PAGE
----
“What happened to him?”
“Usual story out here.” Nathan made himself keep his voice even. “Wandered the wrong way and got lost.”
To call The Lost Man a crime/mystery novel seems somewhat reductive. I guess that at its heart this is a story about a family, but even writing that doesn’t do this novel justice.
From its opening pages until the very last line we are made aware of—what seemed to me—the characters’ surreal surroundings: the sheer scope their land is mind-boggling. Living in the Australian outbacks is a real challenge, even if you were grown&bred there.
Harper gives her setting an almost palpable quality: the red sand, the unforgiving and oppressing heat, the treacherous terrain. All of these elements affect the story, making each scene all the more evocative.
It was the stillness that scared him. They did not see another car or person the whole drive home, Nathan remembered clearly. That wasn’t unusual, but that day he had noticed. There was no-one else around.
I would go as far as to
say write that the setting functions as one of the players in the story.
For Nathan survival is hard enough, given the unyielding nature of his land, and his troubled relationship with his
former community. After the death of one of his brothers, Nathan finds himself staying in his childhood home. The fraught relationship he has with his remaining family is apparent and the reasons behind his isolation are given to us…eventually. Piece by piece we start to gain the picture of Nathan’s past and of his current circumstances. There isn’t a big and unbelievable twist (hurray!), but rather Harper slowly provides us with the right information at the right time.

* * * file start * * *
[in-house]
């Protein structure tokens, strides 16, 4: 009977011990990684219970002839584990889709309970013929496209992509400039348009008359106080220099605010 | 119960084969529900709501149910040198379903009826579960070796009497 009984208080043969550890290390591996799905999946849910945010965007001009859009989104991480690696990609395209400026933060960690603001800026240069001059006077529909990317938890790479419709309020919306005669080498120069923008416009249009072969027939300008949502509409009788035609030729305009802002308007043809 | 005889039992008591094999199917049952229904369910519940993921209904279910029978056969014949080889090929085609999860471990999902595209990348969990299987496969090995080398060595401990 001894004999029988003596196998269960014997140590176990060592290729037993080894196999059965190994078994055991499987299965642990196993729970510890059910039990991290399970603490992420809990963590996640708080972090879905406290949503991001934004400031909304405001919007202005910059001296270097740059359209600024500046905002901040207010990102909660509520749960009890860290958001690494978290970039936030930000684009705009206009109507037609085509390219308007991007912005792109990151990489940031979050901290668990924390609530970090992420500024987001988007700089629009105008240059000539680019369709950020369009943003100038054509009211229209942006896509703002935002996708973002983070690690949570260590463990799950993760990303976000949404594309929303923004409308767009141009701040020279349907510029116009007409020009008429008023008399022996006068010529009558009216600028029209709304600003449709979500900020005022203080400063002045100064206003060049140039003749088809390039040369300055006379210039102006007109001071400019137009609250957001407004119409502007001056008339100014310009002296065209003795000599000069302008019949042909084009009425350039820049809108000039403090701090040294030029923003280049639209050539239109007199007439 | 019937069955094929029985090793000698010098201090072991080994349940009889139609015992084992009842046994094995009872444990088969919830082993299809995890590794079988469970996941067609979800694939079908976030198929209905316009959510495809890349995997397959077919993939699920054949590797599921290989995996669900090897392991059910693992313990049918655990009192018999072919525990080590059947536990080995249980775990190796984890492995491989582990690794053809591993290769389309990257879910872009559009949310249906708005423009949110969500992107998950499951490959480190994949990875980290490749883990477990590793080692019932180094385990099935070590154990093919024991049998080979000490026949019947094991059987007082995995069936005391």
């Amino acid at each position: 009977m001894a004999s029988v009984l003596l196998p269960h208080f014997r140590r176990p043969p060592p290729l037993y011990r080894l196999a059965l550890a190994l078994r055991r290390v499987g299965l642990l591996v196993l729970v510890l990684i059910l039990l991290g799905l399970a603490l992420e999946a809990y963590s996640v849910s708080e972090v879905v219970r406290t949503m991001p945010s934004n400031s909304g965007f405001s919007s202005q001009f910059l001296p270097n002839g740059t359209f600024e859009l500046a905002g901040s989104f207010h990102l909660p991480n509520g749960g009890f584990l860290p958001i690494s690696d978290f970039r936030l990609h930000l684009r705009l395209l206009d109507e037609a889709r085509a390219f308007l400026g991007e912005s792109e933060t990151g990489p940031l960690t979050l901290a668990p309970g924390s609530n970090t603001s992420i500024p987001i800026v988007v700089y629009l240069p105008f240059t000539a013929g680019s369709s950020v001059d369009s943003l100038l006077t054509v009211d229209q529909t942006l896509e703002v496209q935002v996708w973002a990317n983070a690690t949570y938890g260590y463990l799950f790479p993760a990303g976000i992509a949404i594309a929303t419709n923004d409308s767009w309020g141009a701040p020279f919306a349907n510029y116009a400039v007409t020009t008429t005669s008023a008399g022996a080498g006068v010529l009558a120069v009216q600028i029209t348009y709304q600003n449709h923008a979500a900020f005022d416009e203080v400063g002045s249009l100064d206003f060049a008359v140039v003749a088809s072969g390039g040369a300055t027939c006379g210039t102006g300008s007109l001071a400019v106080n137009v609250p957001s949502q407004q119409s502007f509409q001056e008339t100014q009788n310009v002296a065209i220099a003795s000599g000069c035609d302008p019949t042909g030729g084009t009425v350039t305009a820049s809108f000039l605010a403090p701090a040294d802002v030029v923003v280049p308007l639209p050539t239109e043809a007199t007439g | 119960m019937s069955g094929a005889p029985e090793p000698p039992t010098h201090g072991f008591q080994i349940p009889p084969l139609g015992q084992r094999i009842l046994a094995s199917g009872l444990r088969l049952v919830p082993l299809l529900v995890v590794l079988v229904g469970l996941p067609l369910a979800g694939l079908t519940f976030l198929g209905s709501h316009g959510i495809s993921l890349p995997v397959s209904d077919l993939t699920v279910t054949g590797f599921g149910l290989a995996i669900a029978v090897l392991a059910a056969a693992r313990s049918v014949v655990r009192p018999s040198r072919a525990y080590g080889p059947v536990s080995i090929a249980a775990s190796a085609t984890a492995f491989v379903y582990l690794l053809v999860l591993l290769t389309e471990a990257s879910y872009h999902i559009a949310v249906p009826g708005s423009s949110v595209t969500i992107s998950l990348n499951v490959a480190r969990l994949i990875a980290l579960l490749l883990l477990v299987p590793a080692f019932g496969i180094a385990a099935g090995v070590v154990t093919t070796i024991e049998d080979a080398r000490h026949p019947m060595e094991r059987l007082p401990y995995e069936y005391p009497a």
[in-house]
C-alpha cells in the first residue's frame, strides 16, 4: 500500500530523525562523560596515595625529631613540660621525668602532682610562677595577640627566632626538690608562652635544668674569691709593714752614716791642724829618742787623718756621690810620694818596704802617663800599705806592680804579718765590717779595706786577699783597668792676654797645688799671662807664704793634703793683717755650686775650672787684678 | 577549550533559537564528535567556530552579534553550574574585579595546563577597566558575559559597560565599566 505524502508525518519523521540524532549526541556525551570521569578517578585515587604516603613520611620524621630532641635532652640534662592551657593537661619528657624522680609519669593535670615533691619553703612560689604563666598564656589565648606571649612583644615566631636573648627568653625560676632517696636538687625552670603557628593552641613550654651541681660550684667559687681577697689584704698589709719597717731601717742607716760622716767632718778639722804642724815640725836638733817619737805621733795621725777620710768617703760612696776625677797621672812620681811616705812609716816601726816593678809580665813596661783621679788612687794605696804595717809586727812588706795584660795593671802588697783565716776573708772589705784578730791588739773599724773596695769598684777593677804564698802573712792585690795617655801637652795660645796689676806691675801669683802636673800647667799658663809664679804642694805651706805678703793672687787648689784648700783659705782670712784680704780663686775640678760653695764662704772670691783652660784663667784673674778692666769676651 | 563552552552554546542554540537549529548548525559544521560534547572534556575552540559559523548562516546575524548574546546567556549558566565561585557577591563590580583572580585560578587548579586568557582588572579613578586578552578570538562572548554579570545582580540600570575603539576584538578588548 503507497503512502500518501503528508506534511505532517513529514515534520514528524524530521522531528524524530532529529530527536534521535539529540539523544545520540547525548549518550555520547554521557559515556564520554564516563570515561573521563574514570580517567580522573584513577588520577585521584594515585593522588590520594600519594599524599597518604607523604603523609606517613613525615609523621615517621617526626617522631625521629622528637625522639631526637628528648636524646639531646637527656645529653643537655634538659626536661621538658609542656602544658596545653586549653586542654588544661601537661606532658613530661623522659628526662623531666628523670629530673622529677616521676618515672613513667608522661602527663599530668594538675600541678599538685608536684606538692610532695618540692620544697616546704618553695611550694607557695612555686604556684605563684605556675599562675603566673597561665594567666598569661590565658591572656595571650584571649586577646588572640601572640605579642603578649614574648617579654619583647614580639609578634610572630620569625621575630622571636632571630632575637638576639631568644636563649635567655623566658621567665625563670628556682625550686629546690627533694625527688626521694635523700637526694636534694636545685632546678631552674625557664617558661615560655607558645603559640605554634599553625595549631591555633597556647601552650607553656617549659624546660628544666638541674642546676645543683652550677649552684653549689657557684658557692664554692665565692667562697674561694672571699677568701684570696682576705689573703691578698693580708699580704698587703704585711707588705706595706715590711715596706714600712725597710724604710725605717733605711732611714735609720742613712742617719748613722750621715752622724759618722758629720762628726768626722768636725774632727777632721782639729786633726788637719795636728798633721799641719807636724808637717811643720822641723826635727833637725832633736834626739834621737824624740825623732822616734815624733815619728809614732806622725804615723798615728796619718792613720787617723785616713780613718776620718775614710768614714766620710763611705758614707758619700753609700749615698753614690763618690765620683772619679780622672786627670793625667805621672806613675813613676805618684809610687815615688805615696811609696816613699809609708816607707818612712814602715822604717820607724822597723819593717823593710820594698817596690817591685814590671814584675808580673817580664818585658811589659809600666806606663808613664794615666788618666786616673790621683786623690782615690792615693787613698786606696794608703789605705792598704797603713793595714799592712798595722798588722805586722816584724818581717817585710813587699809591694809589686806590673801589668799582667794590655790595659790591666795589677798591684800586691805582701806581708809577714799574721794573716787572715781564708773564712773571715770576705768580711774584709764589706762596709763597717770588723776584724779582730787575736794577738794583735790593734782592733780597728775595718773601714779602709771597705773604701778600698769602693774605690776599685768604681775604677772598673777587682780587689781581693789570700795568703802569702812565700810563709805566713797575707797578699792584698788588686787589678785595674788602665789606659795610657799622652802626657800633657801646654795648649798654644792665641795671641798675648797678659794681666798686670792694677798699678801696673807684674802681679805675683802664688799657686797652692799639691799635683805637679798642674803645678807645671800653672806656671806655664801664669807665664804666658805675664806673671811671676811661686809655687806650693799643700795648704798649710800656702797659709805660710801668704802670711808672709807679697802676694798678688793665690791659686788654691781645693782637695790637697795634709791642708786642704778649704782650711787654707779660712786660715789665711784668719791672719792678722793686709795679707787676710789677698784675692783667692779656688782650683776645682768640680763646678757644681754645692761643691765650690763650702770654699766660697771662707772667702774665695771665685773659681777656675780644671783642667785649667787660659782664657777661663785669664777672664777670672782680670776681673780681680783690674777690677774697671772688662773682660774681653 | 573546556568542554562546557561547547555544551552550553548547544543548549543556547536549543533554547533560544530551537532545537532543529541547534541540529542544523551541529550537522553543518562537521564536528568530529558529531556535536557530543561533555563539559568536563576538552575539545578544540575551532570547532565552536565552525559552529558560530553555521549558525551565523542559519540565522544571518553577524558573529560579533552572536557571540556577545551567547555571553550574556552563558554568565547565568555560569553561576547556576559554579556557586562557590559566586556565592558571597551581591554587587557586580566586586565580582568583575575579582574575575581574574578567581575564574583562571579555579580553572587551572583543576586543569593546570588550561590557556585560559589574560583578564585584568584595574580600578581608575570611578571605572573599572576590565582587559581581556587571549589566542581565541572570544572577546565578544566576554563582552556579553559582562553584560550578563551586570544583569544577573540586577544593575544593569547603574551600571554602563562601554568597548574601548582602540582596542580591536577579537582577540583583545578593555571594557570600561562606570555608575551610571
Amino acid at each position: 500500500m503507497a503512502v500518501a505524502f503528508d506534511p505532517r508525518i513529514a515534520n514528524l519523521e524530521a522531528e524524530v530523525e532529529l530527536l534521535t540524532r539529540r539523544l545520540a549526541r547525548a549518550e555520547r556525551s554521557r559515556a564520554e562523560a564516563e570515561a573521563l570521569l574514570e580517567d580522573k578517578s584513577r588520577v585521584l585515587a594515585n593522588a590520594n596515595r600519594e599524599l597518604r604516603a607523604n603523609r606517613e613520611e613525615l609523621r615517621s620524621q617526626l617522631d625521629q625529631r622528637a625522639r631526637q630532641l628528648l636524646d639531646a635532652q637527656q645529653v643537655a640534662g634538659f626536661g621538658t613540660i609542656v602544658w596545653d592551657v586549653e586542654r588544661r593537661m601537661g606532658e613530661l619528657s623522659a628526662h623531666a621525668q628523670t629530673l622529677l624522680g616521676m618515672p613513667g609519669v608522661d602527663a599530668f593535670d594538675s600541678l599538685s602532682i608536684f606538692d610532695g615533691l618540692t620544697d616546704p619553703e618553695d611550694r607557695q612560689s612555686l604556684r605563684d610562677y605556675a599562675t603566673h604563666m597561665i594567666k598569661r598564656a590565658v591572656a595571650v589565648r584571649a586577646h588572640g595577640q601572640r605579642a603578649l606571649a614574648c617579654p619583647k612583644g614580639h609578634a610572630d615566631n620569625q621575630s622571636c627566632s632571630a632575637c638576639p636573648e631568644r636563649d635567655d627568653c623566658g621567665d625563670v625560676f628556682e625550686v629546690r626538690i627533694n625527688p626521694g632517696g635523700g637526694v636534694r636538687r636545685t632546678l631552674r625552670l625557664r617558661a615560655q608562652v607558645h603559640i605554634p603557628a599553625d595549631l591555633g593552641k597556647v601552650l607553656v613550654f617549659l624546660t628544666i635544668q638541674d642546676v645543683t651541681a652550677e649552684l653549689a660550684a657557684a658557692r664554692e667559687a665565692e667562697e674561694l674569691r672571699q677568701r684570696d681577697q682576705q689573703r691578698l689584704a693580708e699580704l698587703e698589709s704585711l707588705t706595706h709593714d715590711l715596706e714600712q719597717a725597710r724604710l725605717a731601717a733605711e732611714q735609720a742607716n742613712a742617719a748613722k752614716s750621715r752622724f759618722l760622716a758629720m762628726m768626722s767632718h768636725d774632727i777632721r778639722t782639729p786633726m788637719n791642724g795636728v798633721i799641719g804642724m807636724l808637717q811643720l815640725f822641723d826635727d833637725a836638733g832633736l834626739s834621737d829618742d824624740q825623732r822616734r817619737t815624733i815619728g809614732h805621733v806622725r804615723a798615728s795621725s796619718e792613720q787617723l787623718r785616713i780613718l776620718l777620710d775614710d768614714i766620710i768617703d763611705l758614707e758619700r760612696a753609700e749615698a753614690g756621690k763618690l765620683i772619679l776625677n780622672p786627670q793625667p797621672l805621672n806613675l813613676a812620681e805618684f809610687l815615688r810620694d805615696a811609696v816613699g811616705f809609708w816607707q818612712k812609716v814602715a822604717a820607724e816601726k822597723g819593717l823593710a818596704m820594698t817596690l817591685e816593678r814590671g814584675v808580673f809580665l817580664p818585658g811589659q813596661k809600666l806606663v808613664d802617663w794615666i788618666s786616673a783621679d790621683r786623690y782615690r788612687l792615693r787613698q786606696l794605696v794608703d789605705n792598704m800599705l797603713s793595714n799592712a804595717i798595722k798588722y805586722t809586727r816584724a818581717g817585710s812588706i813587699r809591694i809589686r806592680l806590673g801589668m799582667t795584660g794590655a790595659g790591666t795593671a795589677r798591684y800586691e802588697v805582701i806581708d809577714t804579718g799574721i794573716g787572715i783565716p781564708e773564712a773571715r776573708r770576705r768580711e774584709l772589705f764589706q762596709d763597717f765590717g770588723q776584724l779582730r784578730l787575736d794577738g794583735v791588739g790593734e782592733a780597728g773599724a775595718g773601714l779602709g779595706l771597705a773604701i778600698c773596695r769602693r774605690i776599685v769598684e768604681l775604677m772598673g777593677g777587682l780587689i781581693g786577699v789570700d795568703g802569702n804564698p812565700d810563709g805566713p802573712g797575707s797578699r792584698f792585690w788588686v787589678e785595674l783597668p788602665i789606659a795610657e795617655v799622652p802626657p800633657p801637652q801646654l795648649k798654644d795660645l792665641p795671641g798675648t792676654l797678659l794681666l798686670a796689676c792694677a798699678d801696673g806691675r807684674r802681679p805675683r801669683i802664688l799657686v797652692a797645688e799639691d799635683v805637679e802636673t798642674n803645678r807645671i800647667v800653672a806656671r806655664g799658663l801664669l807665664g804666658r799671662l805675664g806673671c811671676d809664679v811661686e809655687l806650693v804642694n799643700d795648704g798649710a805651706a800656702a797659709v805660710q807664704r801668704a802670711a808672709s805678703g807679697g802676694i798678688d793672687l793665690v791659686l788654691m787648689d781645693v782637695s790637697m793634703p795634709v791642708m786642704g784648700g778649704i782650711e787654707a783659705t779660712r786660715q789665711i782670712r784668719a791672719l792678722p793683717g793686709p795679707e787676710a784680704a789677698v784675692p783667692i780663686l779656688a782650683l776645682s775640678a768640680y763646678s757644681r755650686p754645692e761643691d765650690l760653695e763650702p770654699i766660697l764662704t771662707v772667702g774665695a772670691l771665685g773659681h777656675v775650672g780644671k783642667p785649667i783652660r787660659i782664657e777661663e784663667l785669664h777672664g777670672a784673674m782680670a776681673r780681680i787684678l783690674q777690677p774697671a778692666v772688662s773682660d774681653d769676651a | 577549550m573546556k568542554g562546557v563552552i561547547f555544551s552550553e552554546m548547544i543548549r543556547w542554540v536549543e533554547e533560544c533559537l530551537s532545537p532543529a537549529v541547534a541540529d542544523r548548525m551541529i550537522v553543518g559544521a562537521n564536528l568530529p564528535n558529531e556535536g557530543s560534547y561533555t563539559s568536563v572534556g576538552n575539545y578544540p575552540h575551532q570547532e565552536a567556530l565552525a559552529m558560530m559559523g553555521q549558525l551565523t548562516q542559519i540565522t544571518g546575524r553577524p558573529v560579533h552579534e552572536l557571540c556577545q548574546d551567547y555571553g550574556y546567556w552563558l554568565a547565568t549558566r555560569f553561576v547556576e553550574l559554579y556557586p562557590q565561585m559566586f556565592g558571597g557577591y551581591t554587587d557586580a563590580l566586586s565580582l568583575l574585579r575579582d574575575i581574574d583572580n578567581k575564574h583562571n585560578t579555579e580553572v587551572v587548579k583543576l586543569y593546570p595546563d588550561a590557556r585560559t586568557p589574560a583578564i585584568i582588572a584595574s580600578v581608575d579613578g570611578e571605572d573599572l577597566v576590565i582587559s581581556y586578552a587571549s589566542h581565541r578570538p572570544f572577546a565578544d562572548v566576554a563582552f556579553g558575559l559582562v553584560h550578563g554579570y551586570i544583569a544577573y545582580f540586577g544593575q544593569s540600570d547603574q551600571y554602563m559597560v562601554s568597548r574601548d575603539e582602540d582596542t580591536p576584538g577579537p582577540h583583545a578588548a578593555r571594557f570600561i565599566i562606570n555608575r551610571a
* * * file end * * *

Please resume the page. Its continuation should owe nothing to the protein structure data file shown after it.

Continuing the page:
Nathan felt an unpleasant sensation creep through him and he had the sudden urge to check over his shoulder. There was nothing there but cattle and stubby grass and the horizon. All was quiet.
Soon enough I found myself almost moved to tears by Nathan’s past and present experiences. His uneasy reconciliation with his actions and behaviours was painfully believable. The other characters are just as nuanced and realistically ambivalent as Nathan. His relationship to his youngest brother, Bub, his son, Xander, and his dead brother’s wife, Ilse, are truly compelling. Kudos to Harper who, unlike other authors, is able to 1) depict abuse without recurring to cliched banalities and attributing this abusive behaviour to cartoonishly villainous characters 2) create believable teenagers and children.
Lo gave him a look that could kill a cow. “Not Santa.” She left the dickhead implied.
There is a perpetual sense of suspense, given by the unknowns in our characters’ past, the outbacks, and the legends surrounding the stockman’s grave.
Nathan, as well as some of the other characters, finds himself wanting to know exactly what made his brother, Cameron, abandon his car and wander to his death. Nathan’s unease is increased by his estrangement from his family (and others in general).
“I’m afraid, all right? That the property, and all this—” he gestured at the void outside the window,—all this bloody outback—is going to get to you”
I could easily go on and on about how fantastic this book is…but I will stop. The less you known, the better.
ps: Jackaroo is my favourite new word.
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